What is a milk thistle plant?
Characteristics of milk thistle (Silybum marianum)
Common noun: Milk Thistle, Blessed milkthistle, Spotted thistle, Variegated thistle
Scientific noun: Silybum marianum (L.) Gaertn.
– Synonyms: Carduus marianus L. = Mariana mariana (L.) Hill
Family: Daisy family – Compositae
Habitat: We find it at the side of the roads and paths, in the dry, barren lands, during April and July.
Botanical description of milk thistle
Big leaves with white spots on its surface. Lobed, spiny edged.
Picking and storing milk thistle
Spring is the best season to make use of this plan, specially because we use it fresh, just after collecting it. For field collecting we recommend reading this guide on how to collect wild plants. We can pick the fruits in Summer.
Composition of milk thistle
- Flavolignans (fruits): mainly silymarin (1.5 – 3% of the plant), which is the active principle of the plant. It also contains silibinin or silybin, silicristin, silidianin, isosilibinin and others.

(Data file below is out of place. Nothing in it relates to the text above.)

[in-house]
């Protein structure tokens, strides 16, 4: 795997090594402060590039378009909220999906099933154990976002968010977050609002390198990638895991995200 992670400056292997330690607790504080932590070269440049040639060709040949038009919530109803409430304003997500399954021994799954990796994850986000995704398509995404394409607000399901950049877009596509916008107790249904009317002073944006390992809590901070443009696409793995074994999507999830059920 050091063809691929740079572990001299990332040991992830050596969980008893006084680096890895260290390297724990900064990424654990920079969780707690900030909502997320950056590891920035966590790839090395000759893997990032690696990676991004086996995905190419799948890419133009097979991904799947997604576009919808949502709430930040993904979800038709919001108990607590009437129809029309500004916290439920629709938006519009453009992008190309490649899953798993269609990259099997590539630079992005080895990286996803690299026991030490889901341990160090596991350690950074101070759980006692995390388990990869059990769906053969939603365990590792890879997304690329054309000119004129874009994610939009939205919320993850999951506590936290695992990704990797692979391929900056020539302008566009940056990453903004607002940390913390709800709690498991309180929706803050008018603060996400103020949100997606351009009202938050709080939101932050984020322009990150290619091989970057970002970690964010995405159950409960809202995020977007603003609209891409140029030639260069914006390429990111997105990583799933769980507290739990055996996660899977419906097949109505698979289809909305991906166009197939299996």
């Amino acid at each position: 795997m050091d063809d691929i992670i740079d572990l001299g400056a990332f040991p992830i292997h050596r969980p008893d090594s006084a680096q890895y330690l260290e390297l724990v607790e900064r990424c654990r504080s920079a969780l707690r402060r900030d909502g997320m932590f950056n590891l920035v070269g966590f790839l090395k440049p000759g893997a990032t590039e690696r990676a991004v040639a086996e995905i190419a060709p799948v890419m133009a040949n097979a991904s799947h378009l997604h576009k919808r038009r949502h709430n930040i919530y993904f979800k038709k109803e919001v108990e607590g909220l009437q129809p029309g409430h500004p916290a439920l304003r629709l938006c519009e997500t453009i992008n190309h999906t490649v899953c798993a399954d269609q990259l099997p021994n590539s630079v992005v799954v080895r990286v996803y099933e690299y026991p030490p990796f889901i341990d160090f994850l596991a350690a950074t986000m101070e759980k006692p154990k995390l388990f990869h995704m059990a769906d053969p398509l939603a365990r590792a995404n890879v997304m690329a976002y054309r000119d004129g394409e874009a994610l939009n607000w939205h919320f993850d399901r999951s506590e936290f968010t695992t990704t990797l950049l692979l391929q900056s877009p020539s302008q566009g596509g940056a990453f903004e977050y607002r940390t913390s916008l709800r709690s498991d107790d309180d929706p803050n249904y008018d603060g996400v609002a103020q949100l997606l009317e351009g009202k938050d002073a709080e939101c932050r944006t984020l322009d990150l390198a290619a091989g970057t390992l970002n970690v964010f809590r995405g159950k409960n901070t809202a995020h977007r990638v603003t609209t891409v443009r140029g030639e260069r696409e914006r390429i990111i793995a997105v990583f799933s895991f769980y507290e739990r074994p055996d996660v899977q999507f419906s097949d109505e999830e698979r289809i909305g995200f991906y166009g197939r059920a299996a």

- Carbohydrates, fats (20-30% – high proportion of linoleic acid), proteins (25-30%), fiber
- Vitamin C, beta-carotene
- Minerals: magnesium, calcium, potassium, selenium
- Flavonoids: quercetin, taxiphone, apigenin, luteolin and kaempferol (fruits and leaves).
- Phytosterols: campesterol, stigmasterol
What are the active ingredients of milk thistle?
Many hepatoprotective principles are found in milk thistle seeds, mainly flavolignans (silymarin, silibinin or silybin, silicristin, silidianin and isosilibinin).
It is important to mention that these components are poorly soluble in water, for this reason, milk thistle seeds they have to be taken in supplements (tablets, capsules, tinctures,…) and not in infusions.
More information on milk thistle
6 April, 2022